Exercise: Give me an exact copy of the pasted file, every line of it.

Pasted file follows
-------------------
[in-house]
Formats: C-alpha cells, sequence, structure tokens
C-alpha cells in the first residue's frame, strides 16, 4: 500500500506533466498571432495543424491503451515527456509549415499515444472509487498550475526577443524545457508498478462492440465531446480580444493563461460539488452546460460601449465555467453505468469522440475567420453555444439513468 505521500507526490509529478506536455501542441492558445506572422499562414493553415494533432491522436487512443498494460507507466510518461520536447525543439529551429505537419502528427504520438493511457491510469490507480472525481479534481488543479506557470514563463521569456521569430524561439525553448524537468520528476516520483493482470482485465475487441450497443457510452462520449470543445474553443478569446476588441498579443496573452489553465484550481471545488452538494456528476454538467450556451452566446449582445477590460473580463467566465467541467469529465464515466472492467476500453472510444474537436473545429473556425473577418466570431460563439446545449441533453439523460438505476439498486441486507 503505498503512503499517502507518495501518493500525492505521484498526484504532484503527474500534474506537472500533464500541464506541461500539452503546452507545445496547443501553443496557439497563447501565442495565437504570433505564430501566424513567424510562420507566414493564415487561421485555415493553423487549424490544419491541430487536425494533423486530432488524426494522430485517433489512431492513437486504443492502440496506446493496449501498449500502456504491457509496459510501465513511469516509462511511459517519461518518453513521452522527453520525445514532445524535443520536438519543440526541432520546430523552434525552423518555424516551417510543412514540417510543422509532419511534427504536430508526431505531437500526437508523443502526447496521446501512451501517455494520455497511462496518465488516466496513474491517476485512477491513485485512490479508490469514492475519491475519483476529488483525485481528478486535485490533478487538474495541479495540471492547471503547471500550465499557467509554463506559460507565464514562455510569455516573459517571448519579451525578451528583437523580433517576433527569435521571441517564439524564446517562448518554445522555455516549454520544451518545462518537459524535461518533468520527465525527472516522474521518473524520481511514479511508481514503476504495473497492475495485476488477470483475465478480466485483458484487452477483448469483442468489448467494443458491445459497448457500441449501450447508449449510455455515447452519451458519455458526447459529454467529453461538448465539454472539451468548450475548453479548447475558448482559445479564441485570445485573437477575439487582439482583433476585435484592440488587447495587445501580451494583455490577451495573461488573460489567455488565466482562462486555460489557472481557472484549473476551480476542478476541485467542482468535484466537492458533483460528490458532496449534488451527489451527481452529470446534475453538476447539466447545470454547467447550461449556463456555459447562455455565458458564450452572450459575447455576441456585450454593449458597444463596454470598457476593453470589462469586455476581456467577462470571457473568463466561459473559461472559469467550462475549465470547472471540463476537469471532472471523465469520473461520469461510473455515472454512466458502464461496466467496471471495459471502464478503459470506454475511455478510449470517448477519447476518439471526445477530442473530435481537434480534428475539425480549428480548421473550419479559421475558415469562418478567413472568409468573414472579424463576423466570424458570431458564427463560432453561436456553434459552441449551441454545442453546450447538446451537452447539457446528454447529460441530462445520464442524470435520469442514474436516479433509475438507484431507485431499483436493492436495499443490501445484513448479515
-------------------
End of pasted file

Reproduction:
[in-house]
Formats: C-alpha cells, sequence, structure tokens
C-alpha cells in the first residue's frame, strides 16, 4: 500500500506533466498571432495543424491503451515527456509549415499515444472509487498550475526577443524545457508498478462492440465531446480580444493563461460539488452546460460601449465555467453505468469522440475567420453555444439513468 505521500507526490509529478506536455501542441492558445506572422499562414493553415494533432491522436487512443498494460507507466510518461520536447525543439529551429505537419502528427504520438493511457491510469490507480472525481479534481488543479506557470514563463521569456521569430524561439525553448524537468520528476516520483493482470482485465475487441450497443457510452462520449470543445474553443478569446476588441498579443496573452489553465484550481471545488452538494456528476454538467450556451452566446449582445477590460473580463467566465467541467469529465464515466472492467476500453472510444474537436473545429473556425473577418466570431460563439446545449441533453439523460438505476439498486441486507 503505498503512503499517502507518495501518493500525492505521484498526484504532484503527474500534474506537472500533464500541464506541461500539452503546452507545445496547443501553443496557439497563447501565442495565437504570433505564430501566424513567424510562420507566414493564415487561421485555415493553423487549424490544419491541430487536425494533423486530432488524426494522430485517433489512431492513437486504443492502440496506446493496449501498449500502456504491457509496459510501465513511469516509462511511459517519461518518453513521452522527453520525445514532445524535443520536438519543440526541432520546430523552434525552423518555424516551417510543412514540417510543422509532419511534427504536430508526431505531437500526437508523443502526447496521446501512451501517455494520455497511462496518465488516466496513474491517476485512477491513485485512490479508490469514492475519491475519483476529488483525485481528478486535485490533478487538474495541479495540471492547471503547471500550465499557467509554463506559460507565464514562455510569455516573459517571448519579451525578451528583437523580433517576433527569435521571441517564439524564446517562448518554445522555455516549454520544451518545462518537459524535461518533468520527465525527472516522474521518473524520481511514479511508481514503476504495473497492475495485476488477470483475465478480466485483458484487452477483448469483442468489448467494443458491445459497448457500441449501450447508449449510455455515447452519451458519455458526447459529454467529453461538448465539454472539451468548450475548453479548447475558448482559445479564441485570445485573437477575439487582439482583433476585435484592440488587447495587445501580451494583455490577451495573461488573460489567455488565466482562462486555460489557472481557472484549473476551480476542478476541485467542482468535484466537492458533483460528490458532496449534488451527489451527481452529470446534475453538476447539466447545470454547467447550461449556463456555459447562455455565458458564450452572450459575447455576441456585450454593449458597444463596454470598457476593453470589462469586455476581456467577462470571457473568463466561459473559461472559469467550462475549465470547472471540463476537469471532472471523465469520473461520469461510473455515472454512466458502464461496466467496471471495459471502464478503459470506454475511455478510449470517448477519447476518439471526445477530442473530435481537434480534428475539425480549428480548421473550419479559421475558415469562418478567413472568409468573414472579424463576423466570424458570431458564427463560432453561436456553434459552441449551441454545442453546450447538446451537452447539457446528454447529460441530462445520464442524470435520469442514474436516479433509475438507484431507485431499483436493492436495499443490501445484513448479515